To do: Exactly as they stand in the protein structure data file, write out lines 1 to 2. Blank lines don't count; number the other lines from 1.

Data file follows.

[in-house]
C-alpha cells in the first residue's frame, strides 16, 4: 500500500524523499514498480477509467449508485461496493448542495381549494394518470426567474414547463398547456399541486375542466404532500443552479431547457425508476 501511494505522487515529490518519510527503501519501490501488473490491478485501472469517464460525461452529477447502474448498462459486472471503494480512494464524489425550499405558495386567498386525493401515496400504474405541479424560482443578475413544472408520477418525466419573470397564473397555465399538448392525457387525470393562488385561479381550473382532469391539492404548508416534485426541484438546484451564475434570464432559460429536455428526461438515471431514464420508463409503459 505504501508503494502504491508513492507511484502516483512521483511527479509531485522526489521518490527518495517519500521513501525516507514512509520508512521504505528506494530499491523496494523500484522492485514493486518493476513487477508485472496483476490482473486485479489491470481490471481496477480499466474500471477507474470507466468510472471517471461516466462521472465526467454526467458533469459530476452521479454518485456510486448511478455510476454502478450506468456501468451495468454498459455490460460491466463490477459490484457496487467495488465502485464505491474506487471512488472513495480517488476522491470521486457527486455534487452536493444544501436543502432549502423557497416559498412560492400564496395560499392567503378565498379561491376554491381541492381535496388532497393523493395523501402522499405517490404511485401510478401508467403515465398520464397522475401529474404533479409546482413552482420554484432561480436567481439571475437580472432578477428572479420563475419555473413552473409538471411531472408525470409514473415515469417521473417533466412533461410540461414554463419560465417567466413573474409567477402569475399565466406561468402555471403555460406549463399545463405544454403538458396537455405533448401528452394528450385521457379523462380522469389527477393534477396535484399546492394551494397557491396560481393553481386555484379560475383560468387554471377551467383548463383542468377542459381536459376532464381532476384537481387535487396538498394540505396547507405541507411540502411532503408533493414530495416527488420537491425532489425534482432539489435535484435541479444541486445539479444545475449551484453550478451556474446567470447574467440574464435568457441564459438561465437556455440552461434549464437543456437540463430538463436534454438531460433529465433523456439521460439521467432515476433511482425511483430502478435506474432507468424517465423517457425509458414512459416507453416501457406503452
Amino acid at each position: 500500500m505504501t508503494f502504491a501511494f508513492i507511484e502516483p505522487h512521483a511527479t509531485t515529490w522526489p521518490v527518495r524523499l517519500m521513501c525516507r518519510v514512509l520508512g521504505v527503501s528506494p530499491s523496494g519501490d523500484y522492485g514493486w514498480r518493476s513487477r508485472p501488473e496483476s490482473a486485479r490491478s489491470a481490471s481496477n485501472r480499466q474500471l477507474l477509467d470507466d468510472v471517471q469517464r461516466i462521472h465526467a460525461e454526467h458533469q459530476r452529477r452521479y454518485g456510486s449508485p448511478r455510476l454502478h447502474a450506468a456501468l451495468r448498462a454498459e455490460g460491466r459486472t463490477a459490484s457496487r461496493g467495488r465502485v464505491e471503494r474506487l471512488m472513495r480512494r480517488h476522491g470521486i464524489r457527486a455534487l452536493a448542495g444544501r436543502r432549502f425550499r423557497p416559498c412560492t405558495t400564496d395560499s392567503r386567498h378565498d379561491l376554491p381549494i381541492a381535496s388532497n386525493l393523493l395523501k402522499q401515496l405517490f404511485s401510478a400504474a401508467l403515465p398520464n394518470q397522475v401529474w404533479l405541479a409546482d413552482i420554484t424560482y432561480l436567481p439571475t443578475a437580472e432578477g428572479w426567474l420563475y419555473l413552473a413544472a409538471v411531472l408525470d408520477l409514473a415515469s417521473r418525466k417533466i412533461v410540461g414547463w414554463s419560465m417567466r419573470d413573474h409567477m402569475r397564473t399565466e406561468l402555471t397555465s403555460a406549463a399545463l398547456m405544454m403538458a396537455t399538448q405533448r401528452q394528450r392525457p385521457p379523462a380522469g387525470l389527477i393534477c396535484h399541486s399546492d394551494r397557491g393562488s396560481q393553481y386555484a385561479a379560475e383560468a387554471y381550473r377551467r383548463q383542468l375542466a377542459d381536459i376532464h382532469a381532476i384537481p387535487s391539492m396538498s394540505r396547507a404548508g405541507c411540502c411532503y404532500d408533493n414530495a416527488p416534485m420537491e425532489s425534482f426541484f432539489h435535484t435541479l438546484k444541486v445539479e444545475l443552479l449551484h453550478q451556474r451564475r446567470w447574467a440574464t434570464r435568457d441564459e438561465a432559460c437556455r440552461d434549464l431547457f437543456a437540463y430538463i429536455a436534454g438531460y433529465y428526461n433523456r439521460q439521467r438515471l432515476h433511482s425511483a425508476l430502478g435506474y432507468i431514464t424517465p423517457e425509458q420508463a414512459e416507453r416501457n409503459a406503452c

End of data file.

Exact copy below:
[in-house]
C-alpha cells in the first residue's frame, strides 16, 4: 500500500524523499514498480477509467449508485461496493448542495381549494394518470426567474414547463398547456399541486375542466404532500443552479431547457425508476 501511494505522487515529490518519510527503501519501490501488473490491478485501472469517464460525461452529477447502474448498462459486472471503494480512494464524489425550499405558495386567498386525493401515496400504474405541479424560482443578475413544472408520477418525466419573470397564473397555465399538448392525457387525470393562488385561479381550473382532469391539492404548508416534485426541484438546484451564475434570464432559460429536455428526461438515471431514464420508463409503459 505504501508503494502504491508513492507511484502516483512521483511527479509531485522526489521518490527518495517519500521513501525516507514512509520508512521504505528506494530499491523496494523500484522492485514493486518493476513487477508485472496483476490482473486485479489491470481490471481496477480499466474500471477507474470507466468510472471517471461516466462521472465526467454526467458533469459530476452521479454518485456510486448511478455510476454502478450506468456501468451495468454498459455490460460491466463490477459490484457496487467495488465502485464505491474506487471512488472513495480517488476522491470521486457527486455534487452536493444544501436543502432549502423557497416559498412560492400564496395560499392567503378565498379561491376554491381541492381535496388532497393523493395523501402522499405517490404511485401510478401508467403515465398520464397522475401529474404533479409546482413552482420554484432561480436567481439571475437580472432578477428572479420563475419555473413552473409538471411531472408525470409514473415515469417521473417533466412533461410540461414554463419560465417567466413573474409567477402569475399565466406561468402555471403555460406549463399545463405544454403538458396537455405533448401528452394528450385521457379523462380522469389527477393534477396535484399546492394551494397557491396560481393553481386555484379560475383560468387554471377551467383548463383542468377542459381536459376532464381532476384537481387535487396538498394540505396547507405541507411540502411532503408533493414530495416527488420537491425532489425534482432539489435535484435541479444541486445539479444545475449551484453550478451556474446567470447574467440574464435568457441564459438561465437556455440552461434549464437543456437540463430538463436534454438531460433529465433523456439521460439521467432515476433511482425511483430502478435506474432507468424517465423517457425509458414512459416507453416501457406503452